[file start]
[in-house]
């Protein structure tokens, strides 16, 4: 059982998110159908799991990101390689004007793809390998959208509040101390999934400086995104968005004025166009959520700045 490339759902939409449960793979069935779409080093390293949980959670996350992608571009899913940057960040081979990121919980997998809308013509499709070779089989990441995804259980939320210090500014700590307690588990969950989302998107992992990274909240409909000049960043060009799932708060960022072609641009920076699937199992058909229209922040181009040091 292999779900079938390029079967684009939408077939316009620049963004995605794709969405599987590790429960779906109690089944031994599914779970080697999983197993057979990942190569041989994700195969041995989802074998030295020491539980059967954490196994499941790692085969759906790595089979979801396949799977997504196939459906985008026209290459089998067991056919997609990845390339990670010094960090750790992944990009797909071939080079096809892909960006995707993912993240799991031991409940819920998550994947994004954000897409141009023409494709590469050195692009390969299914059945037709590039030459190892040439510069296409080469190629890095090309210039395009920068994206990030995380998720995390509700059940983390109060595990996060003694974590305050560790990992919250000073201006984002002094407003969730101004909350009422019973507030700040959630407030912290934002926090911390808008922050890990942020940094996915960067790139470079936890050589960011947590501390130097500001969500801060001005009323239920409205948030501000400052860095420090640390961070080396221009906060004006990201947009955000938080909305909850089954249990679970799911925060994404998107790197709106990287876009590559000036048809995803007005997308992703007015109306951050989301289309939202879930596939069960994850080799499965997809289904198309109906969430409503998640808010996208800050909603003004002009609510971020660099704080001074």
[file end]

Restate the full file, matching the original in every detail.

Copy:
[in-house]
């Protein structure tokens, strides 16, 4: 059982998110159908799991990101390689004007793809390998959208509040101390999934400086995104968005004025166009959520700045 490339759902939409449960793979069935779409080093390293949980959670996350992608571009899913940057960040081979990121919980997998809308013509499709070779089989990441995804259980939320210090500014700590307690588990969950989302998107992992990274909240409909000049960043060009799932708060960022072609641009920076699937199992058909229209922040181009040091 292999779900079938390029079967684009939408077939316009620049963004995605794709969405599987590790429960779906109690089944031994599914779970080697999983197993057979990942190569041989994700195969041995989802074998030295020491539980059967954490196994499941790692085969759906790595089979979801396949799977997504196939459906985008026209290459089998067991056919997609990845390339990670010094960090750790992944990009797909071939080079096809892909960006995707993912993240799991031991409940819920998550994947994004954000897409141009023409494709590469050195692009390969299914059945037709590039030459190892040439510069296409080469190629890095090309210039395009920068994206990030995380998720995390509700059940983390109060595990996060003694974590305050560790990992919250000073201006984002002094407003969730101004909350009422019973507030700040959630407030912290934002926090911390808008922050890990942020940094996915960067790139470079936890050589960011947590501390130097500001969500801060001005009323239920409205948030501000400052860095420090640390961070080396221009906060004006990201947009955000938080909305909850089954249990679970799911925060994404998107790197709106990287876009590559000036048809995803007005997308992703007015109306951050989301289309939202879930596939069960994850080799499965997809289904198309109906969430409503998640808010996208800050909603003004002009609510971020660099704080001074």